Monday, April 5, 2010

The McVeigh Tapes: An MSNBC Retrospective

In keeping with the current theme as assigned by the Barack Hussein Obama administration regime, MSNBC plans to air a special documentary about domestic terrorist Timothy McVeigh.

Rachel Maddow will host the April 19 "retrospective," during which the host plans to analyze whether McVeigh's murder of 168 people could be linked to "today's anti-government extremists."

Here's the preview, during which the announcer asks; ""15 years later, can McVeigh's words help us understand today's anti-government extremists?":

As Scott Whitlock at describes:

Now, it's possible that the "anti-government extremists" the ad refers to are groups such as the recently arrested militia group in Michigan. But, it's worth remembering that after the original bombing, journalists jumped to associate McVeigh's actions with mainstream conservatism.

In the May 8, 1995 issue of Time, senior writer Richard Lacayo smeared, "In a nation that has entertained and appalled itself for years with hot talk on the radio and the campaign trail, the inflamed rhetoric of the '90s is suddenly an unindicted co-conspirator in the blast."

Then-Today show co-host Bryant Gumbel derided:

"The bombing in Oklahoma City has focused renewed attention on the rhetoric that's been coming from the right and those who cater to angry white men. While no one's suggesting right-wing radio jocks approve of violence, the extent to which their approach fosters violence is being questioned by many observers, including the President....Right-wing talk show hosts like Rush Limbaugh, Bob Grant, Oliver North, G. Gordon Liddy, Michael Reagan, and others take to the air every day with basically the same format: detail a problem, blame the government or a group, and invite invective from like-minded people. Never do most of the radio hosts encourage outright violence, but the extent to which their attitudes may embolden and encourage some extremists has clearly become an issue."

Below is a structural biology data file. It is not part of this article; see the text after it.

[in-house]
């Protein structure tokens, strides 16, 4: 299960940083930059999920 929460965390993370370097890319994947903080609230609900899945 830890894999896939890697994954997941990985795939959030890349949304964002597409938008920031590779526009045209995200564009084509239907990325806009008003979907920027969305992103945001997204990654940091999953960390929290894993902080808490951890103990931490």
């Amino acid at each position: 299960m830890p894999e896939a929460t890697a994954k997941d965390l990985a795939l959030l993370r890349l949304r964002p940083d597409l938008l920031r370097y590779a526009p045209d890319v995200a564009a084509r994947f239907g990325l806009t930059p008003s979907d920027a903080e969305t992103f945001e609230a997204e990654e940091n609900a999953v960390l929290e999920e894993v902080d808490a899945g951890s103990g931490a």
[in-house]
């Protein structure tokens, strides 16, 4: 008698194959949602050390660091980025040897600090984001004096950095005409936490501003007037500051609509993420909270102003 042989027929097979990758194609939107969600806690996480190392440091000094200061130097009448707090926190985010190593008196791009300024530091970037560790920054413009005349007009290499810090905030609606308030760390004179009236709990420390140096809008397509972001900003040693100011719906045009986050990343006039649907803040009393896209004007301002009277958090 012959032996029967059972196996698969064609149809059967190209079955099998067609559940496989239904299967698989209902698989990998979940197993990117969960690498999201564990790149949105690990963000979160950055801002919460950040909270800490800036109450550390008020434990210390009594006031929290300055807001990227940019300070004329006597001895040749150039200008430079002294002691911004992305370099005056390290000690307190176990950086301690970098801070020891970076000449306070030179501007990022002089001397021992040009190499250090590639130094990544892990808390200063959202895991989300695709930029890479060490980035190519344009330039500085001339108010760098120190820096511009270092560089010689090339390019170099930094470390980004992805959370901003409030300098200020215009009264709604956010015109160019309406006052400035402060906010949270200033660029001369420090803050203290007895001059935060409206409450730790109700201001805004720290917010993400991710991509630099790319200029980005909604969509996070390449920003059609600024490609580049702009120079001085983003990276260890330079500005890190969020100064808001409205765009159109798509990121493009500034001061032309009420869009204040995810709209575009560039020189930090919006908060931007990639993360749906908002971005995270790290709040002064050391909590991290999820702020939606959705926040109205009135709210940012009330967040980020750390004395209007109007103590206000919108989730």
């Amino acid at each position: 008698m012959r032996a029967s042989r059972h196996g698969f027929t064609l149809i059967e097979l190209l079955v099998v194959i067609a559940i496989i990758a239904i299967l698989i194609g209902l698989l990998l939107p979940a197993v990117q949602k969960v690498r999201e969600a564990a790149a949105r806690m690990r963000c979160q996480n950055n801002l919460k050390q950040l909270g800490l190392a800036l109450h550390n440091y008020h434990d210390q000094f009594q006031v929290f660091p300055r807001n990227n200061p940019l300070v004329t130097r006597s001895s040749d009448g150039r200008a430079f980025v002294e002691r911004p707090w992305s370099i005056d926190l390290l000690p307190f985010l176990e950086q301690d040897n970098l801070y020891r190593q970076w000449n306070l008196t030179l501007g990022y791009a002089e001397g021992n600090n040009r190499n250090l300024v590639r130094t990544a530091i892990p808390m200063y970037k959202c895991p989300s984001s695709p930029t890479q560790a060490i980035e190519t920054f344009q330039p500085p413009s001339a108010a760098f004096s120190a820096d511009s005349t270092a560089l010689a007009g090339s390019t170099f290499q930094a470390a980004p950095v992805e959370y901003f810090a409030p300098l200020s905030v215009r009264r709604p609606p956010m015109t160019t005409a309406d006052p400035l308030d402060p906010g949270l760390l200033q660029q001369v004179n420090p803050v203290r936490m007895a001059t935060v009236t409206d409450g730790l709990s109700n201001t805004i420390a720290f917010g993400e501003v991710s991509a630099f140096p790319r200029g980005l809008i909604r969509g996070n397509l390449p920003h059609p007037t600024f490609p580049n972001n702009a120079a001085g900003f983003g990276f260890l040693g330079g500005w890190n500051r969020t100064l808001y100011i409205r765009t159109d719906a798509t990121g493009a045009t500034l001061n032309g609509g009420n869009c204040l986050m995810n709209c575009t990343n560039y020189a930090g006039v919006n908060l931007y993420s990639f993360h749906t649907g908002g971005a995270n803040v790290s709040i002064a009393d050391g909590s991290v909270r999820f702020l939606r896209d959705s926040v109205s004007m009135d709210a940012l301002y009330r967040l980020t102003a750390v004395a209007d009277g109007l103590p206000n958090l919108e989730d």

-- Today co-host Bryant Gumbel, April 25.

One important question for MSNBC: Domestic terrorism, such as the attack perpetrated by an American like McVeigh, is rare. What, precisely, will MSNBC compare the incident to?

The McVeigh Tapes: Confessions of an American Terrorist will air on MSNBC on April 19 at 9pm.

Hat Tip to


j summ said...

thanks for putting this up. i swear i got something i'm working on that will also illustrate the apparent random happenings of the last 10 days, which i feel are designed to demonize the conservative movement.

Just a conservative girl said...

The people who watch that network will lap it up.

There is nothing we can do about it, they are going to believe what they believe.

But we can take a moment every once in a while and get a good laugh out of it.